A Mediterranean diet is proven to ease these 5 menopause symptoms

What you need to know about menopause symptoms and the Mediterranean diet – nutritionist reveals why the diet is proven to ease symptoms

A recent study by The British Nutrition Foundation (BNF) looked at the role of supplements in managing menopausal symptoms and why the role of a healthy Mediterranean is key to relieving many of the symptoms.

Some women explore dietary changes and supplements as an alternative to HRT, especially women who cannot take this medication or simply choose not to.

a healthy Mediterranean is key to relieving many of the symptoms

Advice on diet and supplementation has been given little consideration in the scientific literature and expert position statements. Still, it is considered that eating a balanced diet will help to support women’s health through menopause.

The BNF study delved deeper into the topic to explore whether specific dietary changes could impact symptoms of menopause and help with its management.

How do you follow the Mediterranean diet?

The Mediterranean diet offers a perfect balance of good fats such as olive oils, avocados and olives, grains such as couscous, bulgar wheat and rice, proteins such as fish, chicken, red meat and of course an abundance of fresh vegetables – that’s as healthy as you can get.

  • Stick to wholegrain carbohydrates and choose healthy fats in foods such as olive oil, avocado, nuts, seeds and oily fish.
  • Stick to lean proteins found in fish, poultry, Quorn, tofu, beans and pulses while limiting your red meat intake and avoiding processed meats.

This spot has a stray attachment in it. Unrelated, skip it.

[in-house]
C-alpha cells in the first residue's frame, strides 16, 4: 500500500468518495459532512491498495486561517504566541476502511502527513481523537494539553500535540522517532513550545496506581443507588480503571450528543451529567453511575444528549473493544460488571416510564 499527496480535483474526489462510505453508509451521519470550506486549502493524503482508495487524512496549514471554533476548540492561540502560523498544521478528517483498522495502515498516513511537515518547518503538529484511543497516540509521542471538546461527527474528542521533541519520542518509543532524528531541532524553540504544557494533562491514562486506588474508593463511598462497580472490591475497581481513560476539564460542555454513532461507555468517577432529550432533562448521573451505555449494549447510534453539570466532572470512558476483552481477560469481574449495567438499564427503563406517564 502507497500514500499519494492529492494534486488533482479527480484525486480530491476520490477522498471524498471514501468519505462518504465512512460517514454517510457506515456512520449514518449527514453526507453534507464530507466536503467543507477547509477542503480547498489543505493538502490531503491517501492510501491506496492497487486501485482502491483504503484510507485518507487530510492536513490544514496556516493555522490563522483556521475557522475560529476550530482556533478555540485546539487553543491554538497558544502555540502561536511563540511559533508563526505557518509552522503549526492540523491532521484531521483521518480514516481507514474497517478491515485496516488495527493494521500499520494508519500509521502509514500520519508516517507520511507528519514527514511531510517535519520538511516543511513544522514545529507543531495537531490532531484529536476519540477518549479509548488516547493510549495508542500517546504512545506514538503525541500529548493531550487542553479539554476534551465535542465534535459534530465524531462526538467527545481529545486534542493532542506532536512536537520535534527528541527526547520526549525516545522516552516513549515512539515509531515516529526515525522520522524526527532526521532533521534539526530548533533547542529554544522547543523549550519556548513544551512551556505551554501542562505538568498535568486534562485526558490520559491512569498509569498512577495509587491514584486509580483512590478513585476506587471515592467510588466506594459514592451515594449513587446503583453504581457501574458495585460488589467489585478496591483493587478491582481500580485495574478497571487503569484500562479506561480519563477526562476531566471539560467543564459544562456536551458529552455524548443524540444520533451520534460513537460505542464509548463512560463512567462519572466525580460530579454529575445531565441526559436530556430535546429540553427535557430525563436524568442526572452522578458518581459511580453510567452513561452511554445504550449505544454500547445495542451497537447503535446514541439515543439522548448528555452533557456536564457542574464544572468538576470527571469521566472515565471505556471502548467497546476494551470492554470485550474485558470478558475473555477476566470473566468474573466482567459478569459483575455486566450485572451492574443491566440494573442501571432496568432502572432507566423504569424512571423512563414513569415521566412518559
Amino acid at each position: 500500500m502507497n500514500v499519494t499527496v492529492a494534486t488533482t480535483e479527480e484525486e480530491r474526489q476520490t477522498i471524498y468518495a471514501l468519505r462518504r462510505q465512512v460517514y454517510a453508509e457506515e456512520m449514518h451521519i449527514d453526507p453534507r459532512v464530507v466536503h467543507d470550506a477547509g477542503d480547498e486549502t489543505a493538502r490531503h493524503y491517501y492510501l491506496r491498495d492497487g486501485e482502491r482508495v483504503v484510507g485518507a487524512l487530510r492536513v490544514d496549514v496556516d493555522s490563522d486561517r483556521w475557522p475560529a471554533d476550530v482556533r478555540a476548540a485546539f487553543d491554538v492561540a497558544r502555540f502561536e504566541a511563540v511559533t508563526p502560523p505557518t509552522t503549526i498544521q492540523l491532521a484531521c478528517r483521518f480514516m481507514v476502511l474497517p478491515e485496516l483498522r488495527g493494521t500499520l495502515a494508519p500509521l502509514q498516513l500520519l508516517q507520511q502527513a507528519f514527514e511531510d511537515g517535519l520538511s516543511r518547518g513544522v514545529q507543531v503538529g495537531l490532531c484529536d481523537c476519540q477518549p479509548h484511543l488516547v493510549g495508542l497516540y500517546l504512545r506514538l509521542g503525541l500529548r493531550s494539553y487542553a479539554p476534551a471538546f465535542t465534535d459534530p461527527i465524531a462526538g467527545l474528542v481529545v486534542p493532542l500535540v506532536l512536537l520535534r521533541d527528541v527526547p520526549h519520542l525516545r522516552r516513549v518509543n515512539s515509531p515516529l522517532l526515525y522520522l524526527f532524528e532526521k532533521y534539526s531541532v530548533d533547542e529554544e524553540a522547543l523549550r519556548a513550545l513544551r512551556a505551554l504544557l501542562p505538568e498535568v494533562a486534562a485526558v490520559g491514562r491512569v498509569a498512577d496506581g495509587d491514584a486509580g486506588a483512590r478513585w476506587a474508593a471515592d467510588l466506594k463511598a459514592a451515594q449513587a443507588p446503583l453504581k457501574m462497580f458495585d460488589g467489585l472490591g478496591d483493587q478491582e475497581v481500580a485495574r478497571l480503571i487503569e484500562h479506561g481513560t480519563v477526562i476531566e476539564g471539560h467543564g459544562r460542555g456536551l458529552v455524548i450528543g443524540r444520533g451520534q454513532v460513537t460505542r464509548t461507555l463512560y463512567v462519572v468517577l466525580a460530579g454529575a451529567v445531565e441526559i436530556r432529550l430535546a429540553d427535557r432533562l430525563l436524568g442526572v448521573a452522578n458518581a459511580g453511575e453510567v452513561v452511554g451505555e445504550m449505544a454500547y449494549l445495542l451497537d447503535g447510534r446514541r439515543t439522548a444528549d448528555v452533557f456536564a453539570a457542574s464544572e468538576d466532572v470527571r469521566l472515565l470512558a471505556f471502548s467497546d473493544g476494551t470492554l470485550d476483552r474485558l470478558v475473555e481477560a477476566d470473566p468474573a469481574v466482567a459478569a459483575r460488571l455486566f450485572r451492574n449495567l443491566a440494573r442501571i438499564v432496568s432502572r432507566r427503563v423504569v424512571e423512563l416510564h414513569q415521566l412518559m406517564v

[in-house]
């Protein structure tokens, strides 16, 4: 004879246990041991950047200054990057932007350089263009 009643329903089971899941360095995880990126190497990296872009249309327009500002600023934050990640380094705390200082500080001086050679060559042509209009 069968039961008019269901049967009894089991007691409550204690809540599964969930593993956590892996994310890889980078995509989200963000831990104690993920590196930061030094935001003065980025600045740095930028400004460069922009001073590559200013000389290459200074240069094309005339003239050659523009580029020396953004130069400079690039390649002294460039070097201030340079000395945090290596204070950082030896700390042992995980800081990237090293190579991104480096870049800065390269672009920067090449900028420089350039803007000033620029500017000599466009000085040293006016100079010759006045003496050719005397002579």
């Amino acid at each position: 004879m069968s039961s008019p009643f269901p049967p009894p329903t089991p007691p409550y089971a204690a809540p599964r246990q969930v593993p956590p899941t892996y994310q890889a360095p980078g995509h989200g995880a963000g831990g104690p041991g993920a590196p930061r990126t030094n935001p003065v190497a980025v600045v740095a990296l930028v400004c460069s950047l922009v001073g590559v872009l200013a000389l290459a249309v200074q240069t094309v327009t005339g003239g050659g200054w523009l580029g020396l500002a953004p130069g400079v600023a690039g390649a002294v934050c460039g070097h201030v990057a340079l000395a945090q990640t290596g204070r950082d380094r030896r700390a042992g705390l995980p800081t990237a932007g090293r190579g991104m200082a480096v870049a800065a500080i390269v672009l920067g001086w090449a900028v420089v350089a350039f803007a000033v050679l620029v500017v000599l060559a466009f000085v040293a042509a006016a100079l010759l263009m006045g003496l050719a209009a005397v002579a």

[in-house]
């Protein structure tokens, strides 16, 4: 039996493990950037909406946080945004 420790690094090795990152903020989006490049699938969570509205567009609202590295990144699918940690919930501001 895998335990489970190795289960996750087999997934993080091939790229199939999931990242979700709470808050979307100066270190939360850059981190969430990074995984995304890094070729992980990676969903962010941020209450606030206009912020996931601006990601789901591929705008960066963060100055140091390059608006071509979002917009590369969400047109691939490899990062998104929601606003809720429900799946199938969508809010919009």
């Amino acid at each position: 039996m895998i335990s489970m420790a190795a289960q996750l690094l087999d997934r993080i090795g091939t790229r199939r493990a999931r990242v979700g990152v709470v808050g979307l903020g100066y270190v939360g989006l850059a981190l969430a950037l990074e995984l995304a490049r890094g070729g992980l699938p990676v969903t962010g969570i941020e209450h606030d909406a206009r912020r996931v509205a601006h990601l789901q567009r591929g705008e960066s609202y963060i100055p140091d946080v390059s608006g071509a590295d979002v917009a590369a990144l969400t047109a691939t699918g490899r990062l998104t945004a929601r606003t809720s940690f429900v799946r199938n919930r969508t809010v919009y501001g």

• Eat plenty of fruits and vegetables. Include at least five portions of non-starchy vegetables a day; for example, Aubergines, Peppers, Courgettes, Green Beans, Tomatoes, Cucumber.

READ MORE: Menopause symptoms at work: Government rejects calls for ‘menopause leave’ – a note from the Editor

mediterranean diet menopause symptoms

Symptom #1 Hot Flushes

Hot flushes are a sudden sensation of heat that starts in the chest and face and then become generalized throughout the body.

Night sweats also fall under the same symptoms referred to as vasomotor. These symptoms are the most commonly experienced during menopause. The severity can be influenced by body weight, smoking and alcohol consumption.

Hot flushes are a sudden sensation of heat that starts in the chest and face

Research suggests that a diet rich in fruits, vegetables, wholegrains, pulses and legumes while having a higher intake of healthy fats from oily fish, nuts and seeds may help manage these symptoms.

A study of over 6000 women found that a diet high in fat and sugar increased the risk of vasomotor symptoms by 23 per cent.

This study also found that a diet with more fruit reduced the risk of symptoms by 19 per cent, while following a Mediterranean diet reduced the risk by 20 per cent.

Research has also suggested that women following plant-based diets experience fewer vasomotor symptoms of menopause.

Isoflavones are a type of phytoestrogen that mimics the effect of oestrogen but with much less impact. These compounds are found in beans, chickpeas, lentils and soy.

Specific isoflavones found in soy foods have been researched for their effect on hot flushes. Specific isoflavones found in soy foods include daidzein, genistein and glycitein.

Isoflavones are a type of phytoestrogen that mimics the effect of oestrogen

A Cochrane review of the evidence for using isoflavones found that administering genistein extracts (30-60mg/day) for 12 weeks to two years showed a 24 to 56 per cent reduction in hot flush frequency.

Try: Healthspan Soy Isoflavones – £17.95 for 120 tablets). These supplements are not advised for women with a higher risk of breast cancer.

hot flushes menopause symptoms

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Symptom #2 Weight Gain